Encyclopedia Of Detroit

Harwell, Ernie

Ernie Harwell was the longtime “voice of the Tigers,” who provided on-air commentary of baseball games for many decades. Born in 1918 in Georgia, William Earnest Harwell began his sports casting career covering the games of the Atlanta Crackers of the Southern Association. After serving in the Marines during World War II, in 1948 he became the only broadcaster in history to be traded for a player when Brooklyn Dodgers general manager Branch Rickey sent a catcher to the Crackers in exchange for Harwell’s contract. He worked for the Dodgers through 1949, the New York Giants from 1950-53, and the Baltimore Orioles from 1954-59 before covering Tigers games beginning in 1960.

Except for a brief period in 1991-92, during a contract dispute, Harwell was the lead play-by-play announcer for Detroit’s franchise from 1960 until his retirement at the end of the 2002 season. His signature phrases, like “he stood there like the house by the side of the road,” “loooong gone” and “the Tigers need instant runs” remain part of the everyday lexicon in Detroit.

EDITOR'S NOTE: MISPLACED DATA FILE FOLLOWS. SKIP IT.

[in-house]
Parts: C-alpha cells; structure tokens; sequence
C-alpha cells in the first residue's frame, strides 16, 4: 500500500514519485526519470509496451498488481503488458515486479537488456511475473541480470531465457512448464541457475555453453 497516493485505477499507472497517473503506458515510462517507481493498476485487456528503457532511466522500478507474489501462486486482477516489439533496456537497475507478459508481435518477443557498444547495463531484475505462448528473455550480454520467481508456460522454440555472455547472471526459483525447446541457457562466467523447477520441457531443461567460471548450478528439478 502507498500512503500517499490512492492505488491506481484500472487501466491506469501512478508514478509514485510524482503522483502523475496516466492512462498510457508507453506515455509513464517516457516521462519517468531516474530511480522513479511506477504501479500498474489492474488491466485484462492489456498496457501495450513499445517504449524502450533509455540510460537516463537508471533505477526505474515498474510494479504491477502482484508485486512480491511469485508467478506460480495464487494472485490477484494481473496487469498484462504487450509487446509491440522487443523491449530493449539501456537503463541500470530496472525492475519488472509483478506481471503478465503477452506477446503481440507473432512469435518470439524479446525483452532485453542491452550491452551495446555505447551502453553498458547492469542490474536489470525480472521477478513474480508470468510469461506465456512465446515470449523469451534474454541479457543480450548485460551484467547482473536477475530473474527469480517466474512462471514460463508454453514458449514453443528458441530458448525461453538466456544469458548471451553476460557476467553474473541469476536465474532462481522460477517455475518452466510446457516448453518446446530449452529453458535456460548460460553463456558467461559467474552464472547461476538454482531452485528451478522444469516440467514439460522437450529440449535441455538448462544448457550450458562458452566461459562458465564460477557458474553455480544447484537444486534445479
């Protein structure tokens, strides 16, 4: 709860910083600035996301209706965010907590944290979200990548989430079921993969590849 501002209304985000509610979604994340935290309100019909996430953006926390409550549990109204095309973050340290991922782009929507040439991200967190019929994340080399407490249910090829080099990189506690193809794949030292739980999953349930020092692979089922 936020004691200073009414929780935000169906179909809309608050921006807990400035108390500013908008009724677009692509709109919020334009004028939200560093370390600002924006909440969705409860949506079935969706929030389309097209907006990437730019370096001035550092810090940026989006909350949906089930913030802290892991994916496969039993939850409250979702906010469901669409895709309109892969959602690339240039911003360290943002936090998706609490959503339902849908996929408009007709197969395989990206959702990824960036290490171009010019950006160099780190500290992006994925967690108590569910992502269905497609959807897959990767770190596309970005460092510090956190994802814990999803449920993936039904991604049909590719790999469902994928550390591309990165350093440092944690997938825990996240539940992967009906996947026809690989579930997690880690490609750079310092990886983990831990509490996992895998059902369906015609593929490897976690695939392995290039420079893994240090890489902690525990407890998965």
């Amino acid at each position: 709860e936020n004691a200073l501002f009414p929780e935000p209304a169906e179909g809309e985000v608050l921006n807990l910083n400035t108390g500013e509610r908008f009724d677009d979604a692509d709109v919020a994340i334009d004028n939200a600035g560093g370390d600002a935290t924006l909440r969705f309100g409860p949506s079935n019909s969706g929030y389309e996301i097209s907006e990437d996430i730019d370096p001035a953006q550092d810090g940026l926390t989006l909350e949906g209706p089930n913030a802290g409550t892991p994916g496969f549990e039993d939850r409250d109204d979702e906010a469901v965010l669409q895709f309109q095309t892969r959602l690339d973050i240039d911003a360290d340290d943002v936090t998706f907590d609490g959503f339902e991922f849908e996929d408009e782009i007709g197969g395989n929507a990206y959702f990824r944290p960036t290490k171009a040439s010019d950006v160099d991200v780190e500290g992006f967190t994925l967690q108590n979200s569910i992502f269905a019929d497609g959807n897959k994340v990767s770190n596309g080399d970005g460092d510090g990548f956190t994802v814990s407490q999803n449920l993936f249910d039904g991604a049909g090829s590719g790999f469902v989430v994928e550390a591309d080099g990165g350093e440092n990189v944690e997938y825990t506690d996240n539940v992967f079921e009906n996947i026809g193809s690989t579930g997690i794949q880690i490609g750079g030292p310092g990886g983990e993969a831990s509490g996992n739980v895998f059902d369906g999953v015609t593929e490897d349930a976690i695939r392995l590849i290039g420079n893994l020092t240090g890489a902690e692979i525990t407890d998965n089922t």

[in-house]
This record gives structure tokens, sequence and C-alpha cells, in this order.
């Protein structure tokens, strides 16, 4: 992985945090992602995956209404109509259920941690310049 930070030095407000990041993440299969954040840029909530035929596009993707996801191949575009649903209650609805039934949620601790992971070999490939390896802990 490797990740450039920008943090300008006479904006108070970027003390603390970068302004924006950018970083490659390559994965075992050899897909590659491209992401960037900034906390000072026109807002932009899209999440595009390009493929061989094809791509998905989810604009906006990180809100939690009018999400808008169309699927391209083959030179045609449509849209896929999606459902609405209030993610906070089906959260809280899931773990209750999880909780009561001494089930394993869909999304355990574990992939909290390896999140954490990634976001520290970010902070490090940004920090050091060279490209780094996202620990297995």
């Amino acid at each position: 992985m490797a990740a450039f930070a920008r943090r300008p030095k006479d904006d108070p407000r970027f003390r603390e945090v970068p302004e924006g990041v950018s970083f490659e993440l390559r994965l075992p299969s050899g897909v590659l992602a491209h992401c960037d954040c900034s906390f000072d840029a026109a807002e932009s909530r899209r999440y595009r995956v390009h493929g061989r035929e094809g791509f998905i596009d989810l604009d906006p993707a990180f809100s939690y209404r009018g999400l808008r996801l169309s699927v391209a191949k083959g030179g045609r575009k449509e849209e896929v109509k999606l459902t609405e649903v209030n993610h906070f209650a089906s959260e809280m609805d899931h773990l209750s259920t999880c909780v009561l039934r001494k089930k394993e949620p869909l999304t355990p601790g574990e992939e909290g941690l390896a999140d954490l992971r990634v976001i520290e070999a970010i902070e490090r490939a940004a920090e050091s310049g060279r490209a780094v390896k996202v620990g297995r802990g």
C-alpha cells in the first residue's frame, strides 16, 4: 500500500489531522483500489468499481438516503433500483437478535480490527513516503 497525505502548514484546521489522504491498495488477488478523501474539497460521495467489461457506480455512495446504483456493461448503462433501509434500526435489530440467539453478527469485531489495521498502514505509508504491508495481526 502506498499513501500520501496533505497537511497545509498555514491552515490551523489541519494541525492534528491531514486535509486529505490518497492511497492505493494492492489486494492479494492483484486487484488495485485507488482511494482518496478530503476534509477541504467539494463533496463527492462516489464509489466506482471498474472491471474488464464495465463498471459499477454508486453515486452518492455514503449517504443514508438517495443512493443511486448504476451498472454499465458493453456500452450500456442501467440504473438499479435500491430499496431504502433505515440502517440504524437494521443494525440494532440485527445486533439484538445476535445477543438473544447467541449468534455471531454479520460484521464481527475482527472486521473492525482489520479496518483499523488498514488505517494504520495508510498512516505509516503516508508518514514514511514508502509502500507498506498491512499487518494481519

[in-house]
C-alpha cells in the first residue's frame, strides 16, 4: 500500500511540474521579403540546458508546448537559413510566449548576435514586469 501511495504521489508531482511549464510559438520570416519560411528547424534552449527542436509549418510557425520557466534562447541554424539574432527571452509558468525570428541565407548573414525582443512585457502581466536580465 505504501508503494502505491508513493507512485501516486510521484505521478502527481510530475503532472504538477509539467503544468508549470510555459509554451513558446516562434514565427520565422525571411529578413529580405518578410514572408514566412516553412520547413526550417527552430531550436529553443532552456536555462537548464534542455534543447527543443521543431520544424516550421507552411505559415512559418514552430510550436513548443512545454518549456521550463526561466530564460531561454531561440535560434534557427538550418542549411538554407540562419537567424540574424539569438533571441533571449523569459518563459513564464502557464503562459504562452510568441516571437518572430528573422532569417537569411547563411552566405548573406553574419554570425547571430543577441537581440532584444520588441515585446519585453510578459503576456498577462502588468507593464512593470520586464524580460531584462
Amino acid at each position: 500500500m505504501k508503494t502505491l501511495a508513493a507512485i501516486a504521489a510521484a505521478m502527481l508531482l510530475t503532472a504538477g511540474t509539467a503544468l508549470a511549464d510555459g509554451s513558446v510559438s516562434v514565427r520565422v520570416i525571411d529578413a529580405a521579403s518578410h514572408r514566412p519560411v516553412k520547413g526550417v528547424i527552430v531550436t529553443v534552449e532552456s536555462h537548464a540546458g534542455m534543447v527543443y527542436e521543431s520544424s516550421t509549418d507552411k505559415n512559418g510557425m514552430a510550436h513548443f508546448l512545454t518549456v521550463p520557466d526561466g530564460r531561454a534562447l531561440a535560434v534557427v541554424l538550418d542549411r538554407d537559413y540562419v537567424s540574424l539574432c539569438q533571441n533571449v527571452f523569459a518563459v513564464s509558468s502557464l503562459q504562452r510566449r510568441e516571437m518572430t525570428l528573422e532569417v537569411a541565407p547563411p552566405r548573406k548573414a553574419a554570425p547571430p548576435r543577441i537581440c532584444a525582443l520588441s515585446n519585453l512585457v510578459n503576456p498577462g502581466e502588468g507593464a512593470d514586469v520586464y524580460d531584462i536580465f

During his career, Harwell broadcast more than 8,000 baseball games spanning seven decades – 42 of those years at the corner of Michigan and Trumbull, turning play-by-play into an art form at old Tiger Stadium. His excellence as a broadcaster was recognized on a national level. Among his milestones were his broadcast of the first American League Championship Series, three World Series, and hosting of the CBS Radio Game of the Week for five years. Harwell was inducted into both the Radio and National Baseball Halls of Fame.

Ernie Harwell died on May 4, 2010 after a short battle with cancer. In 2017, Wayne State University opened Ernie Harwell Field, named in his honor. 



Ernie Harwell headshot, 1980s - 2012.022.631

Microphone signed by Ernie Harwell, 2000s - 2004.035.002

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